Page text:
‘Foray’ draws scientists to Wisconsin woods for mushrooms
MAZOMANIE, Wis. — The caravan rolled slowly down Brodhead Street past the Mazomanie Historical Society, crossed the railroad tracks and took a right on Hudson Street to stay on County Y. Three miles north, the vehicles pulled into the parking lot of the Mazomanie unit of the Lower Wisconsin Riverway, quickly overflowing the spaces on a gray and drizzly early October Friday.
“FUNGI” read one license plate. Another spelled out “MUSHRMS.”
From the cars tumbled dozens of mushroom hunters, mycologists from around the Great Lakes and as far away as Norway searching for new study material. They assembled baskets, trowels, cameras and magnifying lenses — the only tools they would need.
Directions were brief: go into the forest, find your way back around noon for lunch.
Anne Pringle gathered with several graduate students, instructors and visiting mycologists. About a foot into the stand of pines, other teams disappearing into the trees, Pringle’s group dropped to their knees. Pringle, a professor of botany and bacteriology at the University of Wisconsin–Madison, stooped to investigate a pale tan elfin saddle, quickly scooping the mushroom up into a wax bag and dropping it in her basket.
Enticing samples started pulling group members deeper into the woods, thwarting any attempt at keeping the team in one piece.
“I give up,” Pringle laughed. “Let’s just go.”
Now in its 44th year, the Smith Lake States Mycological Foray gathers mushroom experts to collect samples, share mycological gossip and debate the evolution of these enigmatic organisms. Based in the Upper Midwest, the foray travels around different states from year to year.
This year’s foragers bunked at the Hoofbeat Ridge Camps in Mazomanie. A fire roared in the mess hall on the first morning as the attendees prepared lunches and warily considered the rain outside. The wet fall promised plenty of mushrooms in the forest, but severe weather in the forecast threatened to keep the mycologists indoors.
Yet by the time the parade of cars arrived at the day’s hunting grounds, the rain had largely lifted, leaving a mist hanging over the woods.
Inger Skrede, a mycologist at the University of Oslo in Norway, had come with her graduate student Dabao Lu in search of North American samples of Trichaptum abietinum, a shelf fungus that grows on logs. They joined several of Pringle’s graduate students and Marie Trest, a lab coordinator in the UW–Madison Department of Botany, to form one of several hunting parties combing the woods for the day.
Making slow progress into the forest, Pringle’s team came across deadly galerina, edible blewits, destroying angels, and myriad other species shaped like corals, ears, and jellies. The finds included a puffball, which sent a spray of spores into the air when Pringle bent down to squeeze it. In a partial clearing, they spotted a series of interlocking fairy circles. These bizarre formations are made by one underground organism pushing up mushrooms at its edges with eerie symmetry.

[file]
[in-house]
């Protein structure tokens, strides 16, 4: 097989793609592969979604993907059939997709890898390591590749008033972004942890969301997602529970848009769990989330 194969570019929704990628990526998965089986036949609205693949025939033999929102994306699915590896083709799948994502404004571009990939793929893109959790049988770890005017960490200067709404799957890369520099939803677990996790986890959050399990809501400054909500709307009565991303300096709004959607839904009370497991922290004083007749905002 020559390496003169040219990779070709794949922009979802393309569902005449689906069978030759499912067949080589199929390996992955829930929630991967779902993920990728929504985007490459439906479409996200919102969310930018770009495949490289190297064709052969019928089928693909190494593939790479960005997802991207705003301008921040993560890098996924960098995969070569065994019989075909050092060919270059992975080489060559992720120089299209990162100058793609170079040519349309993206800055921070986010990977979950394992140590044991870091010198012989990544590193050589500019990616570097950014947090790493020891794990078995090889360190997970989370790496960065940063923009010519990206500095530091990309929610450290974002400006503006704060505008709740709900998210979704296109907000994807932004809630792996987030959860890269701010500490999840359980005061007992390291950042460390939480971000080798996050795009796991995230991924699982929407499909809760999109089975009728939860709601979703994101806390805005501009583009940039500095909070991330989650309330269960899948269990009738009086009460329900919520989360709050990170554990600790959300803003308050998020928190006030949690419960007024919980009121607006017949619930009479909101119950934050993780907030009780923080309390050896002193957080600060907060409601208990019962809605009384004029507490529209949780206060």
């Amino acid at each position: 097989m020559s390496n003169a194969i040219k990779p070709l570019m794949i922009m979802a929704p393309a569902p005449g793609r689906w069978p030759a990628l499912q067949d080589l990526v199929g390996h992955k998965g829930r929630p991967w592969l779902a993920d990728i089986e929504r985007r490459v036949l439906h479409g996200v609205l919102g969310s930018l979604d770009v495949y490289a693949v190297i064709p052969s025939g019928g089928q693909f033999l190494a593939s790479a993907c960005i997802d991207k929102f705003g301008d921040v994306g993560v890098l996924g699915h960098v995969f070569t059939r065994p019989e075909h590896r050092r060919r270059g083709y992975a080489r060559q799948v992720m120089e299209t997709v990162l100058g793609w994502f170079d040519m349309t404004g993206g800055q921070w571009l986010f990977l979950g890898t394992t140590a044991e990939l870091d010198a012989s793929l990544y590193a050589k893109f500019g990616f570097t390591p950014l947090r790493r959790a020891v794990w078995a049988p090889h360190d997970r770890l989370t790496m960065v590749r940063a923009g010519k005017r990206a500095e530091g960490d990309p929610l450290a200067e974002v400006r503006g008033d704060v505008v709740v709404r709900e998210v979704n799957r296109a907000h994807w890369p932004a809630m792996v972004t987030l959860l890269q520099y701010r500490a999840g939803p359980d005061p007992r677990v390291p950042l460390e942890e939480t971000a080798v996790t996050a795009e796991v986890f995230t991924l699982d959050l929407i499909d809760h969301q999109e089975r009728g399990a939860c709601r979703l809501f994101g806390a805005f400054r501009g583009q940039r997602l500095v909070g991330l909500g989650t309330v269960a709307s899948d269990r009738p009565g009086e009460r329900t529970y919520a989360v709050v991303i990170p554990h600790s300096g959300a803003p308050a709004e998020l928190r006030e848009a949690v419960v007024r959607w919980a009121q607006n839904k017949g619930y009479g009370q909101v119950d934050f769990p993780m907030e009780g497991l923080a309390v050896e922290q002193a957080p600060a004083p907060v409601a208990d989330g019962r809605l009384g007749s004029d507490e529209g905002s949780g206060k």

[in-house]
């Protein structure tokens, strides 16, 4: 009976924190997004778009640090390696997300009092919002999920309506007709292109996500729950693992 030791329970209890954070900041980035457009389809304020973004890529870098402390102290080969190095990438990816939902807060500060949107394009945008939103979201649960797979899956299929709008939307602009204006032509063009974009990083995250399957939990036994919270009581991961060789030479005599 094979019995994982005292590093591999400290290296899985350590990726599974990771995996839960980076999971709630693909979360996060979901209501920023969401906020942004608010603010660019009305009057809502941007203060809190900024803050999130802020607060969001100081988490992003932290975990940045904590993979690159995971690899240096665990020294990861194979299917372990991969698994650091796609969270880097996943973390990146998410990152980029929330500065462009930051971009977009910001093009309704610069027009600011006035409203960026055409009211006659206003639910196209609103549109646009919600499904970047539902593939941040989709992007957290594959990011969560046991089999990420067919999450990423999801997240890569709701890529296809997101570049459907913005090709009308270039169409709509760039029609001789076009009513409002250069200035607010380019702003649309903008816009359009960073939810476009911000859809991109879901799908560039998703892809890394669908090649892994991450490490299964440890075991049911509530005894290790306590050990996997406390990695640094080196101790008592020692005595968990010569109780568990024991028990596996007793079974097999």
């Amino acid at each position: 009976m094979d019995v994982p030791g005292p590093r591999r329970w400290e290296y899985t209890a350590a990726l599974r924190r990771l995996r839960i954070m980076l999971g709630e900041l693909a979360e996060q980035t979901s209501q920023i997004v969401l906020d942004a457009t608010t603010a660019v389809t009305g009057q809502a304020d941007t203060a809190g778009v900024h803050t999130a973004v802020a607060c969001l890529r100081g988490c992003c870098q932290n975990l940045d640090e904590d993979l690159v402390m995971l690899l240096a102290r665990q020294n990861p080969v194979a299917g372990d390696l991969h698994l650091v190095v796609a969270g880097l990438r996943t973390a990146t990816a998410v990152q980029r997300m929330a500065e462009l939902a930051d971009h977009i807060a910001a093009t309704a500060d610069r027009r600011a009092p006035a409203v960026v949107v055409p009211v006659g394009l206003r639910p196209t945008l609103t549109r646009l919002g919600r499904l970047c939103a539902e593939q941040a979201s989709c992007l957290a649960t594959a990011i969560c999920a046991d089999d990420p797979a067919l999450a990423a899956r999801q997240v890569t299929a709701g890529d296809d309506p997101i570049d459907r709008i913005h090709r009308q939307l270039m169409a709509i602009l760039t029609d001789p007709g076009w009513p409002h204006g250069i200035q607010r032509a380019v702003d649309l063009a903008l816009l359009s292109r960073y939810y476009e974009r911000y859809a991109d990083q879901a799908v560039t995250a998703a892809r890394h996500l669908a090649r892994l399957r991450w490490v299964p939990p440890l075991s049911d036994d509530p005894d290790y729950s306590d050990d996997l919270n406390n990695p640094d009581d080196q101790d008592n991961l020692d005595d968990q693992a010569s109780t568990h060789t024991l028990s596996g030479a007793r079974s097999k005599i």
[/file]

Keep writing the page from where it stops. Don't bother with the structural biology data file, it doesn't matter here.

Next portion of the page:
A buzz went through the group as they called over to Skrede, who grabbed a sample of one of the first Trichaptum finds of the day and drew it close to examine with a magnifying lens.
“It’s a bit more brown than the one we have. But underneath it looks really nice,” said Skrede. “Yeah, that’s fantastic.”
The trans-Atlantic flight seemed to have paid off.
To be a mushroom scientist is no easy calling. By far, most of a fungus’ body is hidden underground in a vast network of thread-like structures crisscrossing the soil. Only when it is time to send out new spores will a mushroom sprout, and only then can they be readily identified and collected. Which means mycologists will always depend on forays like this — and a little luck.
In a meadow separating two sections of forest, Trest came across a broken branch covered in lichen. These symbiotic organisms made up of fungi and algae seem static, but can be full of drama, said Trest. Pringle gathered with graduate student Nora Duncritts as Trest pointed out the “algal rustling” happening in front of their eyes. In the lichen version of the Wild West, one lichen can steal away the algal partner of a nearby competitor, Trest explained, leading to a collage of colors across the branch.
On the meandering return for lunch, Sam Harrow came across an Amanita mushroom. This infamous group of fungi are well known for their toxicity and hallucinogenic properties. Harrow, a graduate student in Pringle’s lab, had begun studying the Amanitas in the lab, but this was her first find in the wild. She beamed.
Pringle explained that a definitive identification eluded them, however, because Harrow had separated the mushroom from its base, which is a telltale marker for different species.
“I’ll just show you with this one how you would want to do it if you had any suspicion that it were an Amanita,” said Pringle, demonstrating good collection technique on a different mushroom. “So with this one I’d cut around it to make sure you got the full specimen.”
Back at the parking lot, the mycologists spread sandwiches and mushroom samples across the picnic tables, refueling for more hunting in the afternoon. Some jokingly bartered for a portion of an enormous hen-of-the-woods gathered by one forager, one of many edible mushrooms — mixed among the toxic — gathered that day.
Harrow caught up, showing off another Amanita, this one intact and easily identifiable. Pringle examined the mushroom and carefully handed the prize back to her student.
The Smith Foray had a new adherent. Harrow was hooked.